So just as I was finishing my short comment today about images and the physiognomy of history [Link]
under the question – what does historical change look like?
Al Bergesen (in Tucson) sent me this picture of the New York Skyline
… my son is a photographer and took the attached image of the NY skyline. When I saw it I thought about how we see NY after 911, or maybe even more generally given the rise of China and the skylines emerging there.
Here is my thought: most images of NY are still of tall buildings; still full of energy, etc. Fine. That is still NY. But there is also a sadness about the city that is not captured in the traditional image. NY after the shock of 911 + the rise of East Asia and its now tallest buildings in the world is part of a world historic transition from North America to East Asia and this photo captures some of the sense of the recession or decline of the US vis ? vis the rise of bustling Asia/China.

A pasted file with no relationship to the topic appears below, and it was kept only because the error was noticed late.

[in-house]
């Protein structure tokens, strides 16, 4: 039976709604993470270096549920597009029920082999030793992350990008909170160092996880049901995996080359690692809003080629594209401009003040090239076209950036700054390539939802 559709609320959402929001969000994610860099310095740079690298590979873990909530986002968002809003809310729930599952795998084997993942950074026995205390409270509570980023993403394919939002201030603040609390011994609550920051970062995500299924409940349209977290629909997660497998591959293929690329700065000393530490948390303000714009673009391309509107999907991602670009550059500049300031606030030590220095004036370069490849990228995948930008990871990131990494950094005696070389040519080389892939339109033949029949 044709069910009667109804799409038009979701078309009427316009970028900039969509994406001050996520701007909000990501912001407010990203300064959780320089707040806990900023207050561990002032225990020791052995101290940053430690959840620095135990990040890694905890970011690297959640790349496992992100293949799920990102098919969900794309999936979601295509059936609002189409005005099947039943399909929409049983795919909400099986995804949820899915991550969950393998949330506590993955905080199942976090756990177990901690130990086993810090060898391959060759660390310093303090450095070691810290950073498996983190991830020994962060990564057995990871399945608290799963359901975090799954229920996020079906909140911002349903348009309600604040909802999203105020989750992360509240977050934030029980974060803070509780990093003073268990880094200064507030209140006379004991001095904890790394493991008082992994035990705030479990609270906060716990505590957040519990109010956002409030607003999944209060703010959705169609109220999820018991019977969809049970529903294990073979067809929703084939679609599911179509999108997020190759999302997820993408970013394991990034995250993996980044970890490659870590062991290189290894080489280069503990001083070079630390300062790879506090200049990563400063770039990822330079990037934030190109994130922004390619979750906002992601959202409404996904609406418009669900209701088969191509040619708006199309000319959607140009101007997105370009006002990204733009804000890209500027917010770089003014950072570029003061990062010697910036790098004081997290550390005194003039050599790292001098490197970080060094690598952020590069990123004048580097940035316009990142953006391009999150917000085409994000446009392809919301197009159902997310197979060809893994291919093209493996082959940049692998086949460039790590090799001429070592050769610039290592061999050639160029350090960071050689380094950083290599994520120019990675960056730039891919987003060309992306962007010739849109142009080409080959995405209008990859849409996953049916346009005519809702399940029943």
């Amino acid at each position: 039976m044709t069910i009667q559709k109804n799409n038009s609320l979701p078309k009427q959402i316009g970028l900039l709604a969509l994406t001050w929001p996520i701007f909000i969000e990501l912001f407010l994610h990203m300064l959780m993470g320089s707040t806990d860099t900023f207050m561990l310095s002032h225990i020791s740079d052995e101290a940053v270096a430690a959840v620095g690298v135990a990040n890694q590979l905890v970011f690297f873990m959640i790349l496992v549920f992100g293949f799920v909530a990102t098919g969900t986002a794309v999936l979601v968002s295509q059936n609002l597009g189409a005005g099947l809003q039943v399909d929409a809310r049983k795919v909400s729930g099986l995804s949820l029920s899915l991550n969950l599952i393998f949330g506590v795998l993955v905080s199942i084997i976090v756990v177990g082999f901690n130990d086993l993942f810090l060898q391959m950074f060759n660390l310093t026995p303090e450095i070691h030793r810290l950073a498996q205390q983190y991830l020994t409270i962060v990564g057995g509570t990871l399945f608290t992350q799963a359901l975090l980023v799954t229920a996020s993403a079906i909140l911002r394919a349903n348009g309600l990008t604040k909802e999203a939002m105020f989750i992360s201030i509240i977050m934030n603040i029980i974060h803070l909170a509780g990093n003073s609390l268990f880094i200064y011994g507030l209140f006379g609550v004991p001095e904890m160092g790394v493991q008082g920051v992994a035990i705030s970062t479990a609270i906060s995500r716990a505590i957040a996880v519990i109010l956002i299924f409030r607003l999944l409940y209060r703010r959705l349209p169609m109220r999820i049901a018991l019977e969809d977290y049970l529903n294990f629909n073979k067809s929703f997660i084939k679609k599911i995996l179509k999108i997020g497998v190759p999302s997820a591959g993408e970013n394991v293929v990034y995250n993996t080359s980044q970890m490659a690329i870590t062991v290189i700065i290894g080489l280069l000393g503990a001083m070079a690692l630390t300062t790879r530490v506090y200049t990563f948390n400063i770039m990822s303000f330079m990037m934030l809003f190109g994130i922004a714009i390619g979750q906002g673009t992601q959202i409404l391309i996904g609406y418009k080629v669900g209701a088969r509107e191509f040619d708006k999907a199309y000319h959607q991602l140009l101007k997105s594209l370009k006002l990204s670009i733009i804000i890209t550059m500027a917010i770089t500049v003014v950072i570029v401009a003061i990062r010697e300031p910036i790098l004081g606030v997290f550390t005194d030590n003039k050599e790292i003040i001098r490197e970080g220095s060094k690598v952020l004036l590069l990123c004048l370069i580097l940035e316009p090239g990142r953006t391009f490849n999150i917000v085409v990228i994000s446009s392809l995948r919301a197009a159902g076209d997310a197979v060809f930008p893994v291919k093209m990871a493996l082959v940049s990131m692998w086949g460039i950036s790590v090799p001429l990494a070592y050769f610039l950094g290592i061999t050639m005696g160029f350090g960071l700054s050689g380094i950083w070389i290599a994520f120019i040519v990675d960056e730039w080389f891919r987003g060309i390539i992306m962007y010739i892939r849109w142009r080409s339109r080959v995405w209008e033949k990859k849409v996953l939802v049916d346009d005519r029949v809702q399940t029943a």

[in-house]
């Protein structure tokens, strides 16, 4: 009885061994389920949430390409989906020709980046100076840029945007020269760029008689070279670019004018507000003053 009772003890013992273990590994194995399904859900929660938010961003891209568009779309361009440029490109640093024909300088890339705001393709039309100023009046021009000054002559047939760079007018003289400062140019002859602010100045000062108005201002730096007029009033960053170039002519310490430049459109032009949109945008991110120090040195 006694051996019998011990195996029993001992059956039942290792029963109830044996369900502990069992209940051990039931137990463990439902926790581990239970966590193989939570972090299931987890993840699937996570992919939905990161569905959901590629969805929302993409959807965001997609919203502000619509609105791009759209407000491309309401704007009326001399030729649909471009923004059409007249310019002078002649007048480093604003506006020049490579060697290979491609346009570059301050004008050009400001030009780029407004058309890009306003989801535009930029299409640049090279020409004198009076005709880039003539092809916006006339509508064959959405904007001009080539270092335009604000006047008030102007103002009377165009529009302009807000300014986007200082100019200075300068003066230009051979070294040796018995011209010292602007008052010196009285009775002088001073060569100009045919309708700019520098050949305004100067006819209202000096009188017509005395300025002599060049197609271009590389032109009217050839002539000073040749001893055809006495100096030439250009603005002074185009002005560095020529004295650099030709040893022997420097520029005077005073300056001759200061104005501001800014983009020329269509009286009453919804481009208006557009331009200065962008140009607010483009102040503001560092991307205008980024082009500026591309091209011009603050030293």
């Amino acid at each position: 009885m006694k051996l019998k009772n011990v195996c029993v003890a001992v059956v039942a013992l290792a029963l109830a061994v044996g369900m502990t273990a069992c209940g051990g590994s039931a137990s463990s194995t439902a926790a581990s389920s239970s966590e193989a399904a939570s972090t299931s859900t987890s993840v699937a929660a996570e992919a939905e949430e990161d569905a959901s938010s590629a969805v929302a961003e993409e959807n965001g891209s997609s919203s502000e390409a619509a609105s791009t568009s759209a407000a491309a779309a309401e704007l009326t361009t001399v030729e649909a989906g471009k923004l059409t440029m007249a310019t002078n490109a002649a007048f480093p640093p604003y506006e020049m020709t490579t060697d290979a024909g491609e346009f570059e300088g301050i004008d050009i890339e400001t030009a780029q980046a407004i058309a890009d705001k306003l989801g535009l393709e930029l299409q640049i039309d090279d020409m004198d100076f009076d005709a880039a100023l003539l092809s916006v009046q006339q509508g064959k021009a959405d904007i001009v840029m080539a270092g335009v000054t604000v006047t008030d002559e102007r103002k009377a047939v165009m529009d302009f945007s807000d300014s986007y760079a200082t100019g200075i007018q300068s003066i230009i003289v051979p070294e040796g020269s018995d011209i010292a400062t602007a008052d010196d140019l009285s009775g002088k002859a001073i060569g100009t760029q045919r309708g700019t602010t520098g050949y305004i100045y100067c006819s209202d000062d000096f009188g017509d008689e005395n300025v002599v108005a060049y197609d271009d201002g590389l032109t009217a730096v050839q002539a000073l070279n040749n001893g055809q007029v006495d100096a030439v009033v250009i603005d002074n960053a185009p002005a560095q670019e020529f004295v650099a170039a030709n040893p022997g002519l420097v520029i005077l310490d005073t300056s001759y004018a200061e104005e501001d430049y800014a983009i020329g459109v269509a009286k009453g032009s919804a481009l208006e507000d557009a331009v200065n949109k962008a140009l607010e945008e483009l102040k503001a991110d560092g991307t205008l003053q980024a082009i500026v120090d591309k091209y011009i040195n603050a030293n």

There is also a sadness here; a slipping away of the centrality of NY and its skyline. But there has been little photographic honesty about this social fact. We are all in photographic denial about the status of NY. We, like Bush, are full of the bluster of a NY of the past, and not the sadness and shift to Asia that is, in fact, the overwhelming reality of the 21st. century.
“NY drifting into memory”, was the caption I thought of when I saw it. Such distance; sadness; recession from centrality. Many won’t like that. Fine. But it would be fascinating to see the emotions that this particular image of the NY skyline will illicit.